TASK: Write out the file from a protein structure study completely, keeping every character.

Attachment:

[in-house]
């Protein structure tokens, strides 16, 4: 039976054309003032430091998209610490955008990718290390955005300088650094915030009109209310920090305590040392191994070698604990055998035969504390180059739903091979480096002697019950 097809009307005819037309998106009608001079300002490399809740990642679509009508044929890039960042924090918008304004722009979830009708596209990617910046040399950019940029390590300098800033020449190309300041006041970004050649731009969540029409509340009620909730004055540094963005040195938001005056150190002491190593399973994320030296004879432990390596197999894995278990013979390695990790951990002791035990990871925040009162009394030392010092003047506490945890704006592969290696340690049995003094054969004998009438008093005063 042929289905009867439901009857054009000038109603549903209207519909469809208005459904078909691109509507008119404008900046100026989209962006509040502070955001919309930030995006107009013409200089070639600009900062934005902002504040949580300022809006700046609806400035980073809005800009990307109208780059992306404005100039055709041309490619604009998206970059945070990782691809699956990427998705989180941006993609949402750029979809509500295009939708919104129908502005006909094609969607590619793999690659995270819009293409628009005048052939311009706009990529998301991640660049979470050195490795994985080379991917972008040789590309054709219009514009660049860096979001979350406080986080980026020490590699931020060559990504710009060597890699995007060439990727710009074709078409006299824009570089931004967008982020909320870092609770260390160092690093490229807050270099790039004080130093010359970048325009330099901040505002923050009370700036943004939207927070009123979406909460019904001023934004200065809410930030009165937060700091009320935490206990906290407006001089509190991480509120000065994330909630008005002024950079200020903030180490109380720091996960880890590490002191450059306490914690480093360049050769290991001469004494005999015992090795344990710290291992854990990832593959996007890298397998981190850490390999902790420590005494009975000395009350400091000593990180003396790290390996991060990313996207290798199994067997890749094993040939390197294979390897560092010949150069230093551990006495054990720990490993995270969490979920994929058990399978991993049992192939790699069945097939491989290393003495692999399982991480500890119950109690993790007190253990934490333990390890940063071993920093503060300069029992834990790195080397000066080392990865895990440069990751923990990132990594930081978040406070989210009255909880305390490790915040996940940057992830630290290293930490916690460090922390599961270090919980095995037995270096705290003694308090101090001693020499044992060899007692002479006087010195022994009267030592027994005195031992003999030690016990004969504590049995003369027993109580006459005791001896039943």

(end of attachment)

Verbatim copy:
[in-house]
């Protein structure tokens, strides 16, 4: 039976054309003032430091998209610490955008990718290390955005300088650094915030009109209310920090305590040392191994070698604990055998035969504390180059739903091979480096002697019950 097809009307005819037309998106009608001079300002490399809740990642679509009508044929890039960042924090918008304004722009979830009708596209990617910046040399950019940029390590300098800033020449190309300041006041970004050649731009969540029409509340009620909730004055540094963005040195938001005056150190002491190593399973994320030296004879432990390596197999894995278990013979390695990790951990002791035990990871925040009162009394030392010092003047506490945890704006592969290696340690049995003094054969004998009438008093005063 042929289905009867439901009857054009000038109603549903209207519909469809208005459904078909691109509507008119404008900046100026989209962006509040502070955001919309930030995006107009013409200089070639600009900062934005902002504040949580300022809006700046609806400035980073809005800009990307109208780059992306404005100039055709041309490619604009998206970059945070990782691809699956990427998705989180941006993609949402750029979809509500295009939708919104129908502005006909094609969607590619793999690659995270819009293409628009005048052939311009706009990529998301991640660049979470050195490795994985080379991917972008040789590309054709219009514009660049860096979001979350406080986080980026020490590699931020060559990504710009060597890699995007060439990727710009074709078409006299824009570089931004967008982020909320870092609770260390160092690093490229807050270099790039004080130093010359970048325009330099901040505002923050009370700036943004939207927070009123979406909460019904001023934004200065809410930030009165937060700091009320935490206990906290407006001089509190991480509120000065994330909630008005002024950079200020903030180490109380720091996960880890590490002191450059306490914690480093360049050769290991001469004494005999015992090795344990710290291992854990990832593959996007890298397998981190850490390999902790420590005494009975000395009350400091000593990180003396790290390996991060990313996207290798199994067997890749094993040939390197294979390897560092010949150069230093551990006495054990720990490993995270969490979920994929058990399978991993049992192939790699069945097939491989290393003495692999399982991480500890119950109690993790007190253990934490333990390890940063071993920093503060300069029992834990790195080397000066080392990865895990440069990751923990990132990594930081978040406070989210009255909880305390490790915040996940940057992830630290290293930490916690460090922390599961270090919980095995037995270096705290003694308090101090001693020499044992060899007692002479006087010195022994009267030592027994005195031992003999030690016990004969504590049995003369027993109580006459005791001896039943």